The former head of the Ministry for Pacific Peoples (MPP) has apologised for the misuse of taxpayers’ money spent on a fancy farewell when he left his position and for a welcome event at his new one.
Leauanae Laulu Mac Leauanae, who is now the chief executive at the Ministry for Culture and Heritage (MCH), was on leave before his farewell from the MPP, and had no hand in the decisions for the event.
But he should have questioned the MPP paying for the travel costs for his family members and guests for the welcome - expenditure that he authorised in part but later failed to recall.
And as the former chief executive, he held overall responsibility for the MPP’s expenditure.
“I apologise for what happened on my watch. It should not have happened,” he said.
His apology follows a damning review by Public Service Commissioner Peter Hughes about the $40,000 farewell from MPP and the $12,500 welcome to the MCH - the welcome costs were shared by the two ministries - which breached several policies and failed the “moderate and conservative” standards of the public service.
“I accept the findings of the Commission’s review,” Leauanae added. “The Public Service Commission was right to call it out.”
Leauanae was also given several farewell gifts, including expensive tapa cloths and small carvings, but when he found out their $7500 price he returned them and repaid the money.
The welcome event for becoming the Secretary for Culture and Heritage also included $5000 in inappropriate spending by MPP to cover travel costs - including $3000 for six members of Leauanae’s family.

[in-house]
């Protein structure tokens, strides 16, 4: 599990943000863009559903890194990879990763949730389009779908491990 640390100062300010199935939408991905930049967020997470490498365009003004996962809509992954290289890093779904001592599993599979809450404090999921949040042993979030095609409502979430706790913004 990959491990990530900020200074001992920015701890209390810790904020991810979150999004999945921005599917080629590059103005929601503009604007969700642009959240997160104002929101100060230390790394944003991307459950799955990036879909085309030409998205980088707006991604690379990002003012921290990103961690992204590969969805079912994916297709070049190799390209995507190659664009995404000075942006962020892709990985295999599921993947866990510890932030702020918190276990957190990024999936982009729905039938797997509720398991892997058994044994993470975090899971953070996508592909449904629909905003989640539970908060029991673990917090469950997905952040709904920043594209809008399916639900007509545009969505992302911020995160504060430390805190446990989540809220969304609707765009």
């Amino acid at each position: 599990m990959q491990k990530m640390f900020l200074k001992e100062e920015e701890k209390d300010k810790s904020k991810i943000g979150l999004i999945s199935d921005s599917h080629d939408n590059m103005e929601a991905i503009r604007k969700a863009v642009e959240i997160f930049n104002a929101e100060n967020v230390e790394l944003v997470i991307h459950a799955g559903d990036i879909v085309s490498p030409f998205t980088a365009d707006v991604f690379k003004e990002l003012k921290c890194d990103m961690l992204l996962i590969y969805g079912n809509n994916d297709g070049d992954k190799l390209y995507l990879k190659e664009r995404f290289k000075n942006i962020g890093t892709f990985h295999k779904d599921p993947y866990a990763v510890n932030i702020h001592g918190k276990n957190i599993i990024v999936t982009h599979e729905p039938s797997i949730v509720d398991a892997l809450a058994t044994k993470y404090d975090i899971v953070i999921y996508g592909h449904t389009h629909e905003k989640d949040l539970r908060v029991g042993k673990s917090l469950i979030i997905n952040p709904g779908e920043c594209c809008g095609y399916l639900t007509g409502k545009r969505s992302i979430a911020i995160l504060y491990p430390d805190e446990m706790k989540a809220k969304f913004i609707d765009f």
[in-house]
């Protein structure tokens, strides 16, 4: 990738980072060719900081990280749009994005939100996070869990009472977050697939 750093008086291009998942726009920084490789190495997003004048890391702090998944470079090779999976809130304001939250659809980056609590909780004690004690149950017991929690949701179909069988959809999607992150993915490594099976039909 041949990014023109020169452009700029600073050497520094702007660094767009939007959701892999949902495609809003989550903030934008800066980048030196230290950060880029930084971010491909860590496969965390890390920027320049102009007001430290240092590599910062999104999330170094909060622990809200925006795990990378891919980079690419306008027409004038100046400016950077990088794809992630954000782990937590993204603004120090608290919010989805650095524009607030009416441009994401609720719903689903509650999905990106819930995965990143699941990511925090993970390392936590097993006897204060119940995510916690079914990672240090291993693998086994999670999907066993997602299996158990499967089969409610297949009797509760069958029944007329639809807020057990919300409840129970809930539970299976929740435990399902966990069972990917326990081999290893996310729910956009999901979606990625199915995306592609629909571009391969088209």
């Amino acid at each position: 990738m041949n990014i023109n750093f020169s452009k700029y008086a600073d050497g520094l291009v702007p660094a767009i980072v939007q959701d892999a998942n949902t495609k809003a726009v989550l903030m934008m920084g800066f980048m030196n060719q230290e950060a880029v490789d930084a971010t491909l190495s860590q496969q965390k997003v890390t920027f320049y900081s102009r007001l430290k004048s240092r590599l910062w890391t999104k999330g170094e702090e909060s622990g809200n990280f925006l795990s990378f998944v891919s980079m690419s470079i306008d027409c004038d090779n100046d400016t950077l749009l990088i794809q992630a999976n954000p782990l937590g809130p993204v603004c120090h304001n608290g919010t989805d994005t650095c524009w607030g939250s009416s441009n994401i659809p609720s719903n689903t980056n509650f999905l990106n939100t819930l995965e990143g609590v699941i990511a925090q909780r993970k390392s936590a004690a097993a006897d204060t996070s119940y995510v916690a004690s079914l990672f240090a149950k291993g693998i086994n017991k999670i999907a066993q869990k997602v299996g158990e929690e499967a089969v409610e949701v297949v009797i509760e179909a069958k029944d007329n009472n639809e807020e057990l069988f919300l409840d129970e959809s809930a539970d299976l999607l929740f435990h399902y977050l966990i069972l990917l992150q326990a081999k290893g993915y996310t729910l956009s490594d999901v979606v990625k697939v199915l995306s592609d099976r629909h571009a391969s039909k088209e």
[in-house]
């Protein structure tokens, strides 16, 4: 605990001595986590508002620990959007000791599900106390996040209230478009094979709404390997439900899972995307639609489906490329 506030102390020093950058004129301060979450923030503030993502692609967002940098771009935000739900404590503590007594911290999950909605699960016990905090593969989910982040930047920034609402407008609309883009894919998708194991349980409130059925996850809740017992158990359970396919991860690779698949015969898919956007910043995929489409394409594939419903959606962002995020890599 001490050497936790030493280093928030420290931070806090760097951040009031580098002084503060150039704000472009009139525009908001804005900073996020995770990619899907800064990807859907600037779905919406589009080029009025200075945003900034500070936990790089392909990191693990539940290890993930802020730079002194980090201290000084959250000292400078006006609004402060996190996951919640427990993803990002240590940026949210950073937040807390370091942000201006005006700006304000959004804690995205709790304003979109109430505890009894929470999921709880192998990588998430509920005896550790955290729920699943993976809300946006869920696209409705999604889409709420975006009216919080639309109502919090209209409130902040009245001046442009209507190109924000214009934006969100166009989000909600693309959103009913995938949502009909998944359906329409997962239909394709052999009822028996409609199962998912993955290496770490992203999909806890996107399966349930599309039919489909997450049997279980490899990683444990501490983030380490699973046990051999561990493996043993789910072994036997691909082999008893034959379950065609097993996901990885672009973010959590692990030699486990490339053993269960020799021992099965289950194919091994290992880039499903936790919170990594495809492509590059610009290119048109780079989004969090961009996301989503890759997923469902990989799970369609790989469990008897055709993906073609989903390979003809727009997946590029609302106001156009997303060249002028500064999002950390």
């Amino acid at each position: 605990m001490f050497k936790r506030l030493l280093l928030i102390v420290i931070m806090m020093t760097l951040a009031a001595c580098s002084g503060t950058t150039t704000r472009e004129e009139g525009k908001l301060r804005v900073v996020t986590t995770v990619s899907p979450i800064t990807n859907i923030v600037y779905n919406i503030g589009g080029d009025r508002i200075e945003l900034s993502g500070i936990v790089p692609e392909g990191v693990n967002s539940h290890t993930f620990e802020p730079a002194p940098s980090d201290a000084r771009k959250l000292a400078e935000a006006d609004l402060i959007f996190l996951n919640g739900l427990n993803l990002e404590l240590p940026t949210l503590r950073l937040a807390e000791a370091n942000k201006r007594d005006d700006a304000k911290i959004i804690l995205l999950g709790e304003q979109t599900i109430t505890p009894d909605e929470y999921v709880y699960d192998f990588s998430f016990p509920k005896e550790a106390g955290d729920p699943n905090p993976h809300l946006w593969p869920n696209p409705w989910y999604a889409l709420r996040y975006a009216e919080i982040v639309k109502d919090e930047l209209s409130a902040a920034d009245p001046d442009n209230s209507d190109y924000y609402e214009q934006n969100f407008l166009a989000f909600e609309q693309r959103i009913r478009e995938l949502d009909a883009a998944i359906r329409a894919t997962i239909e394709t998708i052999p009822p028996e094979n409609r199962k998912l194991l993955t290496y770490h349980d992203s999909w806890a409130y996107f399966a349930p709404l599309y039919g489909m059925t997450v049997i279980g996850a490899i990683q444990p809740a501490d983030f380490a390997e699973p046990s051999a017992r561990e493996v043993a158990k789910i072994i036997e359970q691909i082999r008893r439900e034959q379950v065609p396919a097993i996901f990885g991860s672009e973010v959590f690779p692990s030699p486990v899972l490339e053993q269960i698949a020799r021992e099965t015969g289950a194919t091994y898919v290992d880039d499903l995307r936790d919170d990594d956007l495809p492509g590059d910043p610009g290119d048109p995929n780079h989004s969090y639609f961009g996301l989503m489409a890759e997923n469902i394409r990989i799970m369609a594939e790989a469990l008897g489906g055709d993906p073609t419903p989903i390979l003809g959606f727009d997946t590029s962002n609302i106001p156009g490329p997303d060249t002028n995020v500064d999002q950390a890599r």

The MCH’s spend of $7558.70 on the welcome - almost half of which was spent on “cultural advice” - was appropriate, Hughes said yesterday.
“This is a case of one agency getting it wrong. The Ministry for Pacific Peoples’ expenditure on the farewell and the welcome was an inappropriate use of taxpayers’ money.”
Pacific Peoples Minister Barbara Edmonds has now stepped in, giving the MPP the hard word around her expectations for the prudent use of funds.
The spending happened before Edmonds became minister, and she said it wouldn’t happen again.
“It’s disappointing this has happened. Like all ministers, I expect agencies to spend taxpayer dollars prudently,” Edmonds said.
“Since becoming the Minister for Pacific Peoples, I have made my expectations around financial controls and practices clear. Senior leadership at the ministry has since changed and I have confidence in the new chief executive [Gerardine Clifford-Lidstone] to ensure this doesn’t happen again.”
Hughes’ report said that spending money for a farewell wasn’t wrong in itself, nor is there a specific limit on how much should be spent, but in general it needed to be “reasonable, defensible and modest”.
In this case, proper processes weren’t followed, no spending cap or agreed budget was identified, and there was limited monitoring or oversight of the spending.